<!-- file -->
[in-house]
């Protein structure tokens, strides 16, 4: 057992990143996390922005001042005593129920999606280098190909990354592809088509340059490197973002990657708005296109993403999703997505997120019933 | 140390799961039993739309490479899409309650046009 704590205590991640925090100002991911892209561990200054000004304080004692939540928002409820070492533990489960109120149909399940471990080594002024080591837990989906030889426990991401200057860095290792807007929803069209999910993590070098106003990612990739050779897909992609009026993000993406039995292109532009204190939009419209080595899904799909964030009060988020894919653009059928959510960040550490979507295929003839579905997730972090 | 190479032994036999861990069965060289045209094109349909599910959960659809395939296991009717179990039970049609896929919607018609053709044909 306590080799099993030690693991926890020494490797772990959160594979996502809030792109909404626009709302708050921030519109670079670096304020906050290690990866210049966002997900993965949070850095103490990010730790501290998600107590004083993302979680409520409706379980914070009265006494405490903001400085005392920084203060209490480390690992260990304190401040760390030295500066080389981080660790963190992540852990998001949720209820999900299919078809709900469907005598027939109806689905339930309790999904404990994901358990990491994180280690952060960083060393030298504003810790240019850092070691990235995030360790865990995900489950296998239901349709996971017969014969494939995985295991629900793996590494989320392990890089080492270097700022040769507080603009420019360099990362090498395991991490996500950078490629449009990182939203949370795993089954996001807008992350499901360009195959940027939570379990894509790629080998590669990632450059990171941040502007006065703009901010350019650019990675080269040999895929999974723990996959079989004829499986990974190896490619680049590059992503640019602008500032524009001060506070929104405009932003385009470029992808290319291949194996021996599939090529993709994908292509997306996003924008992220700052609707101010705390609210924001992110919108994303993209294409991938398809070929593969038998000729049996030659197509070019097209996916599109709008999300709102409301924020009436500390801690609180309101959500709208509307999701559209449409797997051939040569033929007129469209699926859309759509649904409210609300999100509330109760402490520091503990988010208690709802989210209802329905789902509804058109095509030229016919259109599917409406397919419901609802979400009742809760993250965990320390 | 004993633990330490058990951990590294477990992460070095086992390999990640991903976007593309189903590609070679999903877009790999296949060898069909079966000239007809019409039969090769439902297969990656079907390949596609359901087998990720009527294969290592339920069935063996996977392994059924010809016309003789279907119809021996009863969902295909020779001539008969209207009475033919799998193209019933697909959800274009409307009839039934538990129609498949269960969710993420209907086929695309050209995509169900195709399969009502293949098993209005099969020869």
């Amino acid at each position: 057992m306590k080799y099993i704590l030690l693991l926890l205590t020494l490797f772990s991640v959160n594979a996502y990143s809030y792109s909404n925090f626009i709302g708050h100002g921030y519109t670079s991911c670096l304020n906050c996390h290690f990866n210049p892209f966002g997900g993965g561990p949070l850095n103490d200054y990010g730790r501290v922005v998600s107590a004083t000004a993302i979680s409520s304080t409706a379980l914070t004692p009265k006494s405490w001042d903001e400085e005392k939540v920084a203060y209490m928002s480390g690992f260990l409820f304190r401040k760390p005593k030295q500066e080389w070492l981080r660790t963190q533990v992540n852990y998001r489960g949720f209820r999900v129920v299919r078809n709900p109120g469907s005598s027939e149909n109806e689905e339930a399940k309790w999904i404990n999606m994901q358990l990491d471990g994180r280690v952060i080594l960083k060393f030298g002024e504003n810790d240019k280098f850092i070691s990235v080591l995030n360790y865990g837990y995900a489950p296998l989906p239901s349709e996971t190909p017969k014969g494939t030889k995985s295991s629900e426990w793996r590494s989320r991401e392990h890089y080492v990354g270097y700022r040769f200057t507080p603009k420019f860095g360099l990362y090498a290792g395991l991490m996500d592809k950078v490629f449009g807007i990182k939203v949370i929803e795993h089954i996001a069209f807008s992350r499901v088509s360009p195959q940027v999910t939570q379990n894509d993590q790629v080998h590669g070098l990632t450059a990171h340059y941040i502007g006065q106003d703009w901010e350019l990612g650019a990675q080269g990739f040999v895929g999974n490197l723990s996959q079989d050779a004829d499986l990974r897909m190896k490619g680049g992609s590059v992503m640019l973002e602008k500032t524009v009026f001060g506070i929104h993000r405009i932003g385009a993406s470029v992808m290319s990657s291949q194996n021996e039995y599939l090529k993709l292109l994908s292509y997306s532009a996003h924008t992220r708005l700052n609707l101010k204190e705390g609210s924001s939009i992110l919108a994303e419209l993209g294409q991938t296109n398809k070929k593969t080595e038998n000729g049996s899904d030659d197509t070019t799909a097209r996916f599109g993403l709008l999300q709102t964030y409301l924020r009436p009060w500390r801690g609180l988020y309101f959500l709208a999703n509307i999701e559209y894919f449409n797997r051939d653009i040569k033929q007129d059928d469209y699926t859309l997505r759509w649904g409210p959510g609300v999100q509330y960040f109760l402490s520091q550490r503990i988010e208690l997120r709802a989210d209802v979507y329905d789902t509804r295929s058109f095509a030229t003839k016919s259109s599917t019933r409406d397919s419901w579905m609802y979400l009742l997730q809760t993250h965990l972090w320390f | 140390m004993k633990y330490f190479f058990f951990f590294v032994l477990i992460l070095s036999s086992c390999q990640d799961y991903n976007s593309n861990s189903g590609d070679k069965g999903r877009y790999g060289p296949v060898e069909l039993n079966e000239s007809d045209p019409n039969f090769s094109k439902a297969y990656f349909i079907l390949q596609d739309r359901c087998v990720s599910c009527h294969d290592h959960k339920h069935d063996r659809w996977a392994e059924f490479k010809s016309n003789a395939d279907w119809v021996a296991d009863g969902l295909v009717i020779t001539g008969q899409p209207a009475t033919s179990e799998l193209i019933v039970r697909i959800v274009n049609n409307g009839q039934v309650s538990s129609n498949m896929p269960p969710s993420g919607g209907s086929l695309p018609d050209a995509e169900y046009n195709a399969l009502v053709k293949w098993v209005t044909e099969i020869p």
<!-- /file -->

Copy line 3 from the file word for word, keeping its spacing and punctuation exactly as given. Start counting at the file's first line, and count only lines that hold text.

């Amino acid at each position: 057992m306590k080799y099993i704590l030690l693991l926890l205590t020494l490797f772990s991640v959160n594979a996502y990143s809030y792109s909404n925090f626009i709302g708050h100002g921030y519109t670079s991911c670096l304020n906050c996390h290690f990866n210049p892209f966002g997900g993965g561990p949070l850095n103490d200054y990010g730790r501290v922005v998600s107590a004083t000004a993302i979680s409520s304080t409706a379980l914070t004692p009265k006494s405490w001042d903001e400085e005392k939540v920084a203060y209490m928002s480390g690992f260990l409820f304190r401040k760390p005593k030295q500066e080389w070492l981080r660790t963190q533990v992540n852990y998001r489960g949720f209820r999900v129920v299919r078809n709900p109120g469907s005598s027939e149909n109806e689905e339930a399940k309790w999904i404990n999606m994901q358990l990491d471990g994180r280690v952060i080594l960083k060393f030298g002024e504003n810790d240019k280098f850092i070691s990235v080591l995030n360790y865990g837990y995900a489950p296998l989906p239901s349709e996971t190909p017969k014969g494939t030889k995985s295991s629900e426990w793996r590494s989320r991401e392990h890089y080492v990354g270097y700022r040769f200057t507080p603009k420019f860095g360099l990362y090498a290792g395991l991490m996500d592809k950078v490629f449009g807007i990182k939203v949370i929803e795993h089954i996001a069209f807008s992350r499901v088509s360009p195959q940027v999910t939570q379990n894509d993590q790629v080998h590669g070098l990632t450059a990171h340059y941040i502007g006065q106003d703009w901010e350019l990612g650019a990675q080269g990739f040999v895929g999974n490197l723990s996959q079989d050779a004829d499986l990974r897909m190896k490619g680049g992609s590059v992503m640019l973002e602008k500032t524009v009026f001060g506070i929104h993000r405009i932003g385009a993406s470029v992808m290319s990657s291949q194996n021996e039995y599939l090529k993709l292109l994908s292509y997306s532009a996003h924008t992220r708005l700052n609707l101010k204190e705390g609210s924001s939009i992110l919108a994303e419209l993209g294409q991938t296109n398809k070929k593969t080595e038998n000729g049996s899904d030659d197509t070019t799909a097209r996916f599109g993403l709008l999300q709102t964030y409301l924020r009436p009060w500390r801690g609180l988020y309101f959500l709208a999703n509307i999701e559209y894919f449409n797997r051939d653009i040569k033929q007129d059928d469209y699926t859309l997505r759509w649904g409210p959510g609300v999100q509330y960040f109760l402490s520091q550490r503990i988010e208690l997120r709802a989210d209802v979507y329905d789902t509804r295929s058109f095509a030229t003839k016919s259109s599917t019933r409406d397919s419901w579905m609802y979400l009742l997730q809760t993250h965990l972090w320390f | 140390m004993k633990y330490f190479f058990f951990f590294v032994l477990i992460l070095s036999s086992c390999q990640d799961y991903n976007s593309n861990s189903g590609d070679k069965g999903r877009y790999g060289p296949v060898e069909l039993n079966e000239s007809d045209p019409n039969f090769s094109k439902a297969y990656f349909i079907l390949q596609d739309r359901c087998v990720s599910c009527h294969d290592h959960k339920h069935d063996r659809w996977a392994e059924f490479k010809s016309n003789a395939d279907w119809v021996a296991d009863g969902l295909v009717i020779t001539g008969q899409p209207a009475t033919s179990e799998l193209i019933v039970r697909i959800v274009n049609n409307g009839q039934v309650s538990s129609n498949m896929p269960p969710s993420g919607g209907s086929l695309p018609d050209a995509e169900y046009n195709a399969l009502v053709k293949w098993v209005t044909e099969i020869p």